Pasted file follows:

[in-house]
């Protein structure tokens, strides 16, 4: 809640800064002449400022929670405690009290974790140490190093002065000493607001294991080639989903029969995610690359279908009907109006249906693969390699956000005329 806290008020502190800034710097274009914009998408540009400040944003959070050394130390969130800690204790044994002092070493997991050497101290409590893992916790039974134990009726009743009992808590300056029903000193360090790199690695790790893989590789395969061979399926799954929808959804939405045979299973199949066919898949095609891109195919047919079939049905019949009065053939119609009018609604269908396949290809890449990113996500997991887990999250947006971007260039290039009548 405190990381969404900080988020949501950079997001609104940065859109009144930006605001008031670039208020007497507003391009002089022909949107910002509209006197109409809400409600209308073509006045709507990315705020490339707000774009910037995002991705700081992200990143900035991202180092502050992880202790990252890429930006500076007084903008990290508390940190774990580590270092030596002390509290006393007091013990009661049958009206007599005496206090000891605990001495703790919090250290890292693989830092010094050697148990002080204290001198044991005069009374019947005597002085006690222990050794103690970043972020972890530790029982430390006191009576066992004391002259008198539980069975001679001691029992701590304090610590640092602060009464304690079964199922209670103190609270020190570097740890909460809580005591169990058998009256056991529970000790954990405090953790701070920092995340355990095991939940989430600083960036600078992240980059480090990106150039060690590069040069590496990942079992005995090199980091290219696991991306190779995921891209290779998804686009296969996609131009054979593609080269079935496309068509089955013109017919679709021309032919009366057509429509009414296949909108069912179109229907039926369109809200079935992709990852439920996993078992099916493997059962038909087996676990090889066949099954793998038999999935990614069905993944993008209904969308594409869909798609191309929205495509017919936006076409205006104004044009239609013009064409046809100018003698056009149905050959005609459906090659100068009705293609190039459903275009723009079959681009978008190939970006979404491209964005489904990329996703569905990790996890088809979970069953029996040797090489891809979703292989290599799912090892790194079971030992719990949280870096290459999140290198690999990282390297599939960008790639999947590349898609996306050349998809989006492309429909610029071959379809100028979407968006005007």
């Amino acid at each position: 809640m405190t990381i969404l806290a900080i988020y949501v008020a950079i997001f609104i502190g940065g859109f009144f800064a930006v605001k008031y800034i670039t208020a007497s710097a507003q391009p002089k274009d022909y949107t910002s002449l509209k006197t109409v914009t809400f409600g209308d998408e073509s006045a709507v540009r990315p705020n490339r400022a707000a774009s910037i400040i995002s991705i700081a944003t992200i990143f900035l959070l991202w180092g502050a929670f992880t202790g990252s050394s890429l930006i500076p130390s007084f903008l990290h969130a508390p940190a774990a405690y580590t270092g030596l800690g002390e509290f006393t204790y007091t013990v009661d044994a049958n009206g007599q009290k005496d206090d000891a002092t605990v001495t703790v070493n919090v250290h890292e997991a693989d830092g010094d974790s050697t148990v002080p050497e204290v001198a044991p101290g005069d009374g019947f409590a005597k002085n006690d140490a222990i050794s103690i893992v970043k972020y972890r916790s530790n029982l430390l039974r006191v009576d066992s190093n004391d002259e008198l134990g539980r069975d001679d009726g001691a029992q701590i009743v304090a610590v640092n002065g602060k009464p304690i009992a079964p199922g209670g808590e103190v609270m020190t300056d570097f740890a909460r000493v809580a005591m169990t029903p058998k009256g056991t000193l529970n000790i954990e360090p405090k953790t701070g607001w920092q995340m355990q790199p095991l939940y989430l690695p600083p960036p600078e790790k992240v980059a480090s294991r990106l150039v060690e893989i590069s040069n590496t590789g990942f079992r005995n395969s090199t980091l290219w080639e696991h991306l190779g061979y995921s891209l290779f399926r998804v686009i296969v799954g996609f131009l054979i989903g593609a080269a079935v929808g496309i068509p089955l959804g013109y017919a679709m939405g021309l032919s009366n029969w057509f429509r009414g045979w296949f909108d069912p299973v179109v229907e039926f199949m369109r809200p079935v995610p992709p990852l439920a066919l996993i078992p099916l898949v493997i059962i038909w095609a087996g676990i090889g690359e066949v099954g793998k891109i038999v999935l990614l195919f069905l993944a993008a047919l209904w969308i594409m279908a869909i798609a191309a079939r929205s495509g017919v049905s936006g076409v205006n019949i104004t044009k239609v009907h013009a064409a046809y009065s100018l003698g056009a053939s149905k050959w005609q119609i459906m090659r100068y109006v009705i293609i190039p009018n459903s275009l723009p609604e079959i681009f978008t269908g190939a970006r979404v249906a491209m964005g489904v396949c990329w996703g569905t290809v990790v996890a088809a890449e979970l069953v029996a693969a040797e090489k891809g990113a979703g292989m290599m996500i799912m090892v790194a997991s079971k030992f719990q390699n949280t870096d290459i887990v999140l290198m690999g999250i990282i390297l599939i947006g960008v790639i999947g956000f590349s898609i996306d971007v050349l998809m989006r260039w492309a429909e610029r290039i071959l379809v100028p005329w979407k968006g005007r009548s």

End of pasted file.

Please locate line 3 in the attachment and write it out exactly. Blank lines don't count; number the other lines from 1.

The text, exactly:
């Amino acid at each position: 809640m405190t990381i969404l806290a900080i988020y949501v008020a950079i997001f609104i502190g940065g859109f009144f800064a930006v605001k008031y800034i670039t208020a007497s710097a507003q391009p002089k274009d022909y949107t910002s002449l509209k006197t109409v914009t809400f409600g209308d998408e073509s006045a709507v540009r990315p705020n490339r400022a707000a774009s910037i400040i995002s991705i700081a944003t992200i990143f900035l959070l991202w180092g502050a929670f992880t202790g990252s050394s890429l930006i500076p130390s007084f903008l990290h969130a508390p940190a774990a405690y580590t270092g030596l800690g002390e509290f006393t204790y007091t013990v009661d044994a049958n009206g007599q009290k005496d206090d000891a002092t605990v001495t703790v070493n919090v250290h890292e997991a693989d830092g010094d974790s050697t148990v002080p050497e204290v001198a044991p101290g005069d009374g019947f409590a005597k002085n006690d140490a222990i050794s103690i893992v970043k972020y972890r916790s530790n029982l430390l039974r006191v009576d066992s190093n004391d002259e008198l134990g539980r069975d001679d009726g001691a029992q701590i009743v304090a610590v640092n002065g602060k009464p304690i009992a079964p199922g209670g808590e103190v609270m020190t300056d570097f740890a909460r000493v809580a005591m169990t029903p058998k009256g056991t000193l529970n000790i954990e360090p405090k953790t701070g607001w920092q995340m355990q790199p095991l939940y989430l690695p600083p960036p600078e790790k992240v980059a480090s294991r990106l150039v060690e893989i590069s040069n590496t590789g990942f079992r005995n395969s090199t980091l290219w080639e696991h991306l190779g061979y995921s891209l290779f399926r998804v686009i296969v799954g996609f131009l054979i989903g593609a080269a079935v929808g496309i068509p089955l959804g013109y017919a679709m939405g021309l032919s009366n029969w057509f429509r009414g045979w296949f909108d069912p299973v179109v229907e039926f199949m369109r809200p079935v995610p992709p990852l439920a066919l996993i078992p099916l898949v493997i059962i038909w095609a087996g676990i090889g690359e066949v099954g793998k891109i038999v999935l990614l195919f069905l993944a993008a047919l209904w969308i594409m279908a869909i798609a191309a079939r929205s495509g017919v049905s936006g076409v205006n019949i104004t044009k239609v009907h013009a064409a046809y009065s100018l003698g056009a053939s149905k050959w005609q119609i459906m090659r100068y109006v009705i293609i190039p009018n459903s275009l723009p609604e079959i681009f978008t269908g190939a970006r979404v249906a491209m964005g489904v396949c990329w996703g569905t290809v990790v996890a088809a890449e979970l069953v029996a693969a040797e090489k891809g990113a979703g292989m290599m996500i799912m090892v790194a997991s079971k030992f719990q390699n949280t870096d290459i887990v999140l290198m690999g999250i990282i390297l599939i947006g960008v790639i999947g956000f590349s898609i996306d971007v050349l998809m989006r260039w492309a429909e610029r290039i071959l379809v100028p005329w979407k968006g005007r009548s």